"We joined in a lawsuit with the Made in the USA Foundation and other cattle and consumer groups that was filed in federal district court in September to challenge the WTO's authority to undermine our domestic laws," he said.

Schultz said his group also is actively lobbying the legislative branch of government. "We've been encouraging members of Congress to resist any efforts by USDA, USTR (Office of the U.S. Trade Representative), multinational meatpackers or their associations like the NCBA to weaken our U.S. COOL law in any way."

Because the current battleground over COOL is in the executive branch of government, Schultz said his group has been focusing considerable resources towards the USTR and USDA agencies. During the U.S. appeal of the first adverse decision by the WTO, R-CALF USA submitted a comprehensive, 17-page memorandum to USTR and USDA that identified numerous flaws in the WTO's adverse ruling and suggested many arguments USTR could use in defense of COOL.

"Many of the arguments suggested by R-CALF USA in its memorandum were included in the United States' appeal brief," said Schultz.

"The challenge right now is to unwind the WTO COOL clock by taking some meaningful action prior to the WTO's May 23, 2013, deadline," Schultz said. For that purpose, and in response to a request from USTR for suggestions, R-CALF USA submitted comprehensive suggestions to USTR and USDA on how the U.S. can proceed with a rulemaking that would address the WTO's criticisms while actually strengthening COOL.

"The WTO complained that COOL does not always provide accurate information so we suggested that UDSA initiate a rulemaking to eliminate one of the worst inaccuracies in COOL—- the loophole that allows exclusively U.S. beef to nevertheless bear an inaccurate label indicating it is a product of two or more countries," explained Schultz.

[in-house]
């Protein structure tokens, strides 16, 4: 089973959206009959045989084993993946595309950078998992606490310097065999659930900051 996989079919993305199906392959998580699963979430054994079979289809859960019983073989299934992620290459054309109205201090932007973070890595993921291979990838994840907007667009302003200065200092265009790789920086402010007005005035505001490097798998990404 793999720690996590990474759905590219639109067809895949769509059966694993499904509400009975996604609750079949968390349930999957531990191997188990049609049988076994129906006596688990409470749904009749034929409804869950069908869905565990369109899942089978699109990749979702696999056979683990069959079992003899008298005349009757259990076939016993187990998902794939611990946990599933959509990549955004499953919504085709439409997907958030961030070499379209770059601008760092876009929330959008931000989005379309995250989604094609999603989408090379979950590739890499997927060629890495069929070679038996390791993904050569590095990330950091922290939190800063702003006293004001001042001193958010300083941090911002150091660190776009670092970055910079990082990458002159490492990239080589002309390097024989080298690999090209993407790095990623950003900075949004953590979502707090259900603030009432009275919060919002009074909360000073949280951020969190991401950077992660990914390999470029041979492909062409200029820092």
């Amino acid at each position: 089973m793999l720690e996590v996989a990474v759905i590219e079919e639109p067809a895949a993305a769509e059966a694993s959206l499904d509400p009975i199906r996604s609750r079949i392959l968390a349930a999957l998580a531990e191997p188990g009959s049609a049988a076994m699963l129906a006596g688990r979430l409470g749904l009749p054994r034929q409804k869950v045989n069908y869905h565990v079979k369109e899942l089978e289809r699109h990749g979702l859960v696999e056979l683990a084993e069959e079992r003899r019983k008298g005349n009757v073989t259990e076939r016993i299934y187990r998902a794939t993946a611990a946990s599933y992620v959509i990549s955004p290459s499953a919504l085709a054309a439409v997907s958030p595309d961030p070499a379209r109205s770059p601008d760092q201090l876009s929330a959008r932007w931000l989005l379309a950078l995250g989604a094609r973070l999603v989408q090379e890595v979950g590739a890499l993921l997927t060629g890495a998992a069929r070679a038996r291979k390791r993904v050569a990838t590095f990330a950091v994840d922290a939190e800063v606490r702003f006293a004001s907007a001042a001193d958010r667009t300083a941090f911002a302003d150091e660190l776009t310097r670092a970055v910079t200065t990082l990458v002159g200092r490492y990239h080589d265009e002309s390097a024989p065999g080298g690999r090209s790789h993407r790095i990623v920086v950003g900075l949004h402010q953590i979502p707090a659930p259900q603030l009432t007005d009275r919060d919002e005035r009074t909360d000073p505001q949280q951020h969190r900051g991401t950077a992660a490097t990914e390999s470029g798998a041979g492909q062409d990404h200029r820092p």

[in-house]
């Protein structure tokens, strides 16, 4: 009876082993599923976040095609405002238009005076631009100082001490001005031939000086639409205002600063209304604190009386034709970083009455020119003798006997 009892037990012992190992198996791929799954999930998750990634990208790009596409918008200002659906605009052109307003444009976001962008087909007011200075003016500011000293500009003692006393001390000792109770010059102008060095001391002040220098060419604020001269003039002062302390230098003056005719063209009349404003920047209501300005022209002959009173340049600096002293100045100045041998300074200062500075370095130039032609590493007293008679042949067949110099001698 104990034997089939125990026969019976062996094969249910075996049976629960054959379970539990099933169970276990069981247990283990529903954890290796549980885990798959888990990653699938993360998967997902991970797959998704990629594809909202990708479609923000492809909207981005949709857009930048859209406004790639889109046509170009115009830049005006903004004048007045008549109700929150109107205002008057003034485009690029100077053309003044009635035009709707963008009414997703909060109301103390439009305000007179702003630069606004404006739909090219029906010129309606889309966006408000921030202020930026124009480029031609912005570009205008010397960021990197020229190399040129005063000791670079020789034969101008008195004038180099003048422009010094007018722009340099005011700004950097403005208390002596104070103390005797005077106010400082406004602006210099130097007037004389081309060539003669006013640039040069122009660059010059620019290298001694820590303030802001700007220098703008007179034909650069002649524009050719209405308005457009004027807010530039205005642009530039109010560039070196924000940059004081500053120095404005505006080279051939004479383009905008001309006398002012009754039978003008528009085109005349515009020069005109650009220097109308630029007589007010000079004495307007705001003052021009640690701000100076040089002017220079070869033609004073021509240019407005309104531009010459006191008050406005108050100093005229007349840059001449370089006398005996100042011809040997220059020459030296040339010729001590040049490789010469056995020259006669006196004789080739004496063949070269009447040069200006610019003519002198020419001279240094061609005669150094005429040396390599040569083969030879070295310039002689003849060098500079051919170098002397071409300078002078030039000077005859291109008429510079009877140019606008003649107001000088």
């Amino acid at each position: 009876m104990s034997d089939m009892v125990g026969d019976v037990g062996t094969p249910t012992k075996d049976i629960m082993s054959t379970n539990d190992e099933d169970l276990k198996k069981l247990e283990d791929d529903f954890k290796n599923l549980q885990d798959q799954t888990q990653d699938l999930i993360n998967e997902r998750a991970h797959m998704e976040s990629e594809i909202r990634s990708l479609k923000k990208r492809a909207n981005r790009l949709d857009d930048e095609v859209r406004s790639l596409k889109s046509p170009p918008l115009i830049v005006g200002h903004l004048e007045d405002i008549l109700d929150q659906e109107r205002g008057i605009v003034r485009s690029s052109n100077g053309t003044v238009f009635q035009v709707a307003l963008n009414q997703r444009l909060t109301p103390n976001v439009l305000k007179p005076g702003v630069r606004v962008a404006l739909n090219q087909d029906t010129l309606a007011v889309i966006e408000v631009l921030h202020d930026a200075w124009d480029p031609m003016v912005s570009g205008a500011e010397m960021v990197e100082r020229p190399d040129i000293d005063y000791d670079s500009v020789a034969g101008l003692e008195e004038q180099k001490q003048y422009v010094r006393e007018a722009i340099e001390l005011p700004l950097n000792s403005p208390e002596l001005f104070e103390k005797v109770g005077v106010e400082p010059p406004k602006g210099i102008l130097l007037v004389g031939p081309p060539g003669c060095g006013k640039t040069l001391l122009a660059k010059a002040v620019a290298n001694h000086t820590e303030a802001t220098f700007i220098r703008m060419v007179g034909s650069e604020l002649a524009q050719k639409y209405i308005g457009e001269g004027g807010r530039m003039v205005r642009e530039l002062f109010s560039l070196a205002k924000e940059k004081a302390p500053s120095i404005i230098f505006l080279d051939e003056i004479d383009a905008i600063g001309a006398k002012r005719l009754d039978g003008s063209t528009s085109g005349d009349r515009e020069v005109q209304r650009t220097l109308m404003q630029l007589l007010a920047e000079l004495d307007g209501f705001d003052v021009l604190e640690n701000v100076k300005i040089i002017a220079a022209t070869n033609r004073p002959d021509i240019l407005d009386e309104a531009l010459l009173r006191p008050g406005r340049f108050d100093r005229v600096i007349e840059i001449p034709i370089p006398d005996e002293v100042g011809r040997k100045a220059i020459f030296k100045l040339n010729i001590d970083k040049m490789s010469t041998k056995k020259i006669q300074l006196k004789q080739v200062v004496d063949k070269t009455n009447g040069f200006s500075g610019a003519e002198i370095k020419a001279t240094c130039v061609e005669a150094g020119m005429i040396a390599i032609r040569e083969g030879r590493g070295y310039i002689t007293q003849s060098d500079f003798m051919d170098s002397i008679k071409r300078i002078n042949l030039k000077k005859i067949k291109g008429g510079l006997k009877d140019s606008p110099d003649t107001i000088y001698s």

Another major WTO criticism is that record keeping requirements for distinguishing imported livestock from domestic livestock are too burdensome. "To address this problem we suggested that USDA adopt a 'presumption of domestic origin' methodology that will completely eliminate the need for any records, Schultz commented. Schultz explained that if U.S. Customs and Border Protection required all imported livestock to be permanently marked with a mark of origin, then the origin of every animal can be accurately determined without any records: Those with import markings would be ineligible for the USA COOL label but eligible for a label denoting whichever country the animal's mark identifies. Animals with no import markings would then be presumed exclusively domestic and eligible for the USA label.

"We're leaving no stone unturned in our quest to defend and protect COOL," Schultz said adding, "But, if the U.S. is going to keep its regulatory options open, USDA must act swiftly to propose rulemaking language that we hope will be similar to what we suggested. If it doesn't, U.S. citizens will be deprived of their right to actively and meaningfully participate in the democratic rulemaking process," concluded Schultz.


Editor's Note: This article was a press release from R-CALF USA.